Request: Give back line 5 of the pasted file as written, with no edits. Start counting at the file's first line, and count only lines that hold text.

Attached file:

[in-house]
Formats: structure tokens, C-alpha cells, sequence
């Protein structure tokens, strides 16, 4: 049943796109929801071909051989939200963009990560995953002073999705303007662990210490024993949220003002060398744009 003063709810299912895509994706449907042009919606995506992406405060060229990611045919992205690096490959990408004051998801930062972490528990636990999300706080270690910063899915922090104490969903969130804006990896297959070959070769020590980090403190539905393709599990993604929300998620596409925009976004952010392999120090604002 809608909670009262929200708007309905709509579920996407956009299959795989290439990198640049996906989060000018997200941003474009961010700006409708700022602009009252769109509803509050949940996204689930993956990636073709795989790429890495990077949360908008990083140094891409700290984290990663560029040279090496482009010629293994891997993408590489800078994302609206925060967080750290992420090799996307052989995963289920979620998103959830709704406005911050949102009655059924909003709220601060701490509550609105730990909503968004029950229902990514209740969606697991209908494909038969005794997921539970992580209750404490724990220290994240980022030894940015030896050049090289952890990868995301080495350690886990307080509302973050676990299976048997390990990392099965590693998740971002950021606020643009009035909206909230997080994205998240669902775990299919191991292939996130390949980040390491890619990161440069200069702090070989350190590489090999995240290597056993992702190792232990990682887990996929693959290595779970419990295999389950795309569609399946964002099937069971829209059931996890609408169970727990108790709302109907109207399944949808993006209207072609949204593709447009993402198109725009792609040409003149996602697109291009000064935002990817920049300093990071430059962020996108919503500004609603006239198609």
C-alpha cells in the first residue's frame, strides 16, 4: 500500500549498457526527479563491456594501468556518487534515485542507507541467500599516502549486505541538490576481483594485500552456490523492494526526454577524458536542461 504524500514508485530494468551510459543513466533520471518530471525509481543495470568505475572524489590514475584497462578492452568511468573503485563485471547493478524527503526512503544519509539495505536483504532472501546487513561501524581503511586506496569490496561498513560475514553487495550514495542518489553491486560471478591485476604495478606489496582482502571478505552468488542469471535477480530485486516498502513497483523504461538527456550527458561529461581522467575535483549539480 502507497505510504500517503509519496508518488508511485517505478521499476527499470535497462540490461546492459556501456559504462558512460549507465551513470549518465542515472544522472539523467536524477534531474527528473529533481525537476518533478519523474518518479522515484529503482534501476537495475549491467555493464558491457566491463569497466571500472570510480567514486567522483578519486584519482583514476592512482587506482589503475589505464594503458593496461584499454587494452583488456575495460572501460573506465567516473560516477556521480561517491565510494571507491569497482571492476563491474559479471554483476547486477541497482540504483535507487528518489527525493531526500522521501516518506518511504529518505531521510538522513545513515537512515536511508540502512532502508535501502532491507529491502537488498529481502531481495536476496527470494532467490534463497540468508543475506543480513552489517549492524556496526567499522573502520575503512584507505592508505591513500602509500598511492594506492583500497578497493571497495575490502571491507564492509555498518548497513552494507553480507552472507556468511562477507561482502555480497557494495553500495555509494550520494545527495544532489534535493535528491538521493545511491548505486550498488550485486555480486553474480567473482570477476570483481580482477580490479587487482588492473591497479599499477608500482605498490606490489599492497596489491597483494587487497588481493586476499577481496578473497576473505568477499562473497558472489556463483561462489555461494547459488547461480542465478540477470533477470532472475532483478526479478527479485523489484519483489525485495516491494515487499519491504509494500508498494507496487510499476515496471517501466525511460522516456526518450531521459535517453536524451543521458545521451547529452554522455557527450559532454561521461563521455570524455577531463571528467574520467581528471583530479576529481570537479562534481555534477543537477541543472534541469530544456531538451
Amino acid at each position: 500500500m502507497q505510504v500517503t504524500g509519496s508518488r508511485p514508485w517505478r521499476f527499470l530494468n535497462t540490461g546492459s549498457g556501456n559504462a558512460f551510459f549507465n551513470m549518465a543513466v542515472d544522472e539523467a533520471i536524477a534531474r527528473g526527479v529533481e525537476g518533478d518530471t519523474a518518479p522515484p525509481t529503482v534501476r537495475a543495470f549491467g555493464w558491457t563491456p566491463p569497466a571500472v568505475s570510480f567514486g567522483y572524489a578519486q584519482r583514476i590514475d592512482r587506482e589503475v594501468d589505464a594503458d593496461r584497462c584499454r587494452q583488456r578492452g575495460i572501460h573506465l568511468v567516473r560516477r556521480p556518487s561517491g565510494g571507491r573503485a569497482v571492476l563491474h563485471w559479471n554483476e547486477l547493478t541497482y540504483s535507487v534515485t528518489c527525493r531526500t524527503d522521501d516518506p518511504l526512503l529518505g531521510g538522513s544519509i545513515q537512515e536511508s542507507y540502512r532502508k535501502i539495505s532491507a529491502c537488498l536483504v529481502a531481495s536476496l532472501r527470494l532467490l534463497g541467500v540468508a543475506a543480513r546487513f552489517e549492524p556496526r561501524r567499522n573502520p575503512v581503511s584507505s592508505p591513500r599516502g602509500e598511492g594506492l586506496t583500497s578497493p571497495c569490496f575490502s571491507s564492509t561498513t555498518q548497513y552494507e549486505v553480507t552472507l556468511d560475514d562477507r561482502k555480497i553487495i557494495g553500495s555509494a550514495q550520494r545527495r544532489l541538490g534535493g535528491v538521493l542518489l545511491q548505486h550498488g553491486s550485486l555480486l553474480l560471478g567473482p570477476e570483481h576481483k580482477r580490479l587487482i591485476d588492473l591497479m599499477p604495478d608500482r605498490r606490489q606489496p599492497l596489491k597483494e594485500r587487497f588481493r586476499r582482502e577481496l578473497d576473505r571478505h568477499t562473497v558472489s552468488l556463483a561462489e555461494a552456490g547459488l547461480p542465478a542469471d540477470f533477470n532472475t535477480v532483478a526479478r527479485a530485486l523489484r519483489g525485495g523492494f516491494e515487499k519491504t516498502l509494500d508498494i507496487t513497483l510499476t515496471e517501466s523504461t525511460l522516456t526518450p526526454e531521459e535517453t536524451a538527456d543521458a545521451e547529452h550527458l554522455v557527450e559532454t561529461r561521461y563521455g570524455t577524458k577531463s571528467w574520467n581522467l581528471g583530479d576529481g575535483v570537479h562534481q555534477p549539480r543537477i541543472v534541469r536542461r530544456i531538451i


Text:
Amino acid at each position: 500500500m502507497q505510504v500517503t504524500g509519496s508518488r508511485p514508485w517505478r521499476f527499470l530494468n535497462t540490461g546492459s549498457g556501456n559504462a558512460f551510459f549507465n551513470m549518465a543513466v542515472d544522472e539523467a533520471i536524477a534531474r527528473g526527479v529533481e525537476g518533478d518530471t519523474a518518479p522515484p525509481t529503482v534501476r537495475a543495470f549491467g555493464w558491457t563491456p566491463p569497466a571500472v568505475s570510480f567514486g567522483y572524489a578519486q584519482r583514476i590514475d592512482r587506482e589503475v594501468d589505464a594503458d593496461r584497462c584499454r587494452q583488456r578492452g575495460i572501460h573506465l568511468v567516473r560516477r556521480p556518487s561517491g565510494g571507491r573503485a569497482v571492476l563491474h563485471w559479471n554483476e547486477l547493478t541497482y540504483s535507487v534515485t528518489c527525493r531526500t524527503d522521501d516518506p518511504l526512503l529518505g531521510g538522513s544519509i545513515q537512515e536511508s542507507y540502512r532502508k535501502i539495505s532491507a529491502c537488498l536483504v529481502a531481495s536476496l532472501r527470494l532467490l534463497g541467500v540468508a543475506a543480513r546487513f552489517e549492524p556496526r561501524r567499522n573502520p575503512v581503511s584507505s592508505p591513500r599516502g602509500e598511492g594506492l586506496t583500497s578497493p571497495c569490496f575490502s571491507s564492509t561498513t555498518q548497513y552494507e549486505v553480507t552472507l556468511d560475514d562477507r561482502k555480497i553487495i557494495g553500495s555509494a550514495q550520494r545527495r544532489l541538490g534535493g535528491v538521493l542518489l545511491q548505486h550498488g553491486s550485486l555480486l553474480l560471478g567473482p570477476e570483481h576481483k580482477r580490479l587487482i591485476d588492473l591497479m599499477p604495478d608500482r605498490r606490489q606489496p599492497l596489491k597483494e594485500r587487497f588481493r586476499r582482502e577481496l578473497d576473505r571478505h568477499t562473497v558472489s552468488l556463483a561462489e555461494a552456490g547459488l547461480p542465478a542469471d540477470f533477470n532472475t535477480v532483478a526479478r527479485a530485486l523489484r519483489g525485495g523492494f516491494e515487499k519491504t516498502l509494500d508498494i507496487t513497483l510499476t515496471e517501466s523504461t525511460l522516456t526518450p526526454e531521459e535517453t536524451a538527456d543521458a545521451e547529452h550527458l554522455v557527450e559532454t561529461r561521461y563521455g570524455t577524458k577531463s571528467w574520467n581522467l581528471g583530479d576529481g575535483v570537479h562534481q555534477p549539480r543537477i541543472v534541469r536542461r530544456i531538451i